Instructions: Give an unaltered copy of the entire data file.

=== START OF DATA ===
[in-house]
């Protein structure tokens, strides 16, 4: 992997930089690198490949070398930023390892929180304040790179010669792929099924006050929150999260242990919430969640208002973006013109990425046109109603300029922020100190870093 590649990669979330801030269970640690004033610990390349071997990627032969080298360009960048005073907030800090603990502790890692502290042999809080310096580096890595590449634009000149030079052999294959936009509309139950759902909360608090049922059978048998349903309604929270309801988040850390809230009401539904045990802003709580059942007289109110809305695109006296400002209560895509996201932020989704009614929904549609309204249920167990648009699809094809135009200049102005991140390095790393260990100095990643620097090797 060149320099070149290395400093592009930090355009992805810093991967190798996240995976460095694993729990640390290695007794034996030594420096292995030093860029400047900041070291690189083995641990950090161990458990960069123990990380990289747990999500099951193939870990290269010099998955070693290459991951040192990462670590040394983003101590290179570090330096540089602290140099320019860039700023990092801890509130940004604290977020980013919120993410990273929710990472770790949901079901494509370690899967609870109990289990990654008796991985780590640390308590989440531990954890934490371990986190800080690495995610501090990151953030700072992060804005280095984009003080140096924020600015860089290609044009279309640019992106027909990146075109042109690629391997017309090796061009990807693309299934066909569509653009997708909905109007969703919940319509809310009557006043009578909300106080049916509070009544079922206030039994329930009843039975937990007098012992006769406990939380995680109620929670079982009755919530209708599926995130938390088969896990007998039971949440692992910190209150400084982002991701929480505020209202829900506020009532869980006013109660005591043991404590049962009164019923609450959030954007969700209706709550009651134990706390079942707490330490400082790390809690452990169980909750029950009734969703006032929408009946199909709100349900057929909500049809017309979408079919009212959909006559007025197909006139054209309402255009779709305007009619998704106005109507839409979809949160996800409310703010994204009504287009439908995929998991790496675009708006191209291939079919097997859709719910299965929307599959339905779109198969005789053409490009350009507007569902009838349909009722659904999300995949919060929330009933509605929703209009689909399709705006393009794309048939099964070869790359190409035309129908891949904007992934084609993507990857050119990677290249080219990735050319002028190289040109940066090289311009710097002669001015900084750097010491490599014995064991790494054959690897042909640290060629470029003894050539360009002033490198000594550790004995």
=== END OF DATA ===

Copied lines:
[in-house]
């Protein structure tokens, strides 16, 4: 992997930089690198490949070398930023390892929180304040790179010669792929099924006050929150999260242990919430969640208002973006013109990425046109109603300029922020100190870093 590649990669979330801030269970640690004033610990390349071997990627032969080298360009960048005073907030800090603990502790890692502290042999809080310096580096890595590449634009000149030079052999294959936009509309139950759902909360608090049922059978048998349903309604929270309801988040850390809230009401539904045990802003709580059942007289109110809305695109006296400002209560895509996201932020989704009614929904549609309204249920167990648009699809094809135009200049102005991140390095790393260990100095990643620097090797 060149320099070149290395400093592009930090355009992805810093991967190798996240995976460095694993729990640390290695007794034996030594420096292995030093860029400047900041070291690189083995641990950090161990458990960069123990990380990289747990999500099951193939870990290269010099998955070693290459991951040192990462670590040394983003101590290179570090330096540089602290140099320019860039700023990092801890509130940004604290977020980013919120993410990273929710990472770790949901079901494509370690899967609870109990289990990654008796991985780590640390308590989440531990954890934490371990986190800080690495995610501090990151953030700072992060804005280095984009003080140096924020600015860089290609044009279309640019992106027909990146075109042109690629391997017309090796061009990807693309299934066909569509653009997708909905109007969703919940319509809310009557006043009578909300106080049916509070009544079922206030039994329930009843039975937990007098012992006769406990939380995680109620929670079982009755919530209708599926995130938390088969896990007998039971949440692992910190209150400084982002991701929480505020209202829900506020009532869980006013109660005591043991404590049962009164019923609450959030954007969700209706709550009651134990706390079942707490330490400082790390809690452990169980909750029950009734969703006032929408009946199909709100349900057929909500049809017309979408079919009212959909006559007025197909006139054209309402255009779709305007009619998704106005109507839409979809949160996800409310703010994204009504287009439908995929998991790496675009708006191209291939079919097997859709719910299965929307599959339905779109198969005789053409490009350009507007569902009838349909009722659904999300995949919060929330009933509605929703209009689909399709705006393009794309048939099964070869790359190409035309129908891949904007992934084609993507990857050119990677290249080219990735050319002028190289040109940066090289311009710097002669001015900084750097010491490599014995064991790494054959690897042909640290060629470029003894050539360009002033490198000594550790004995």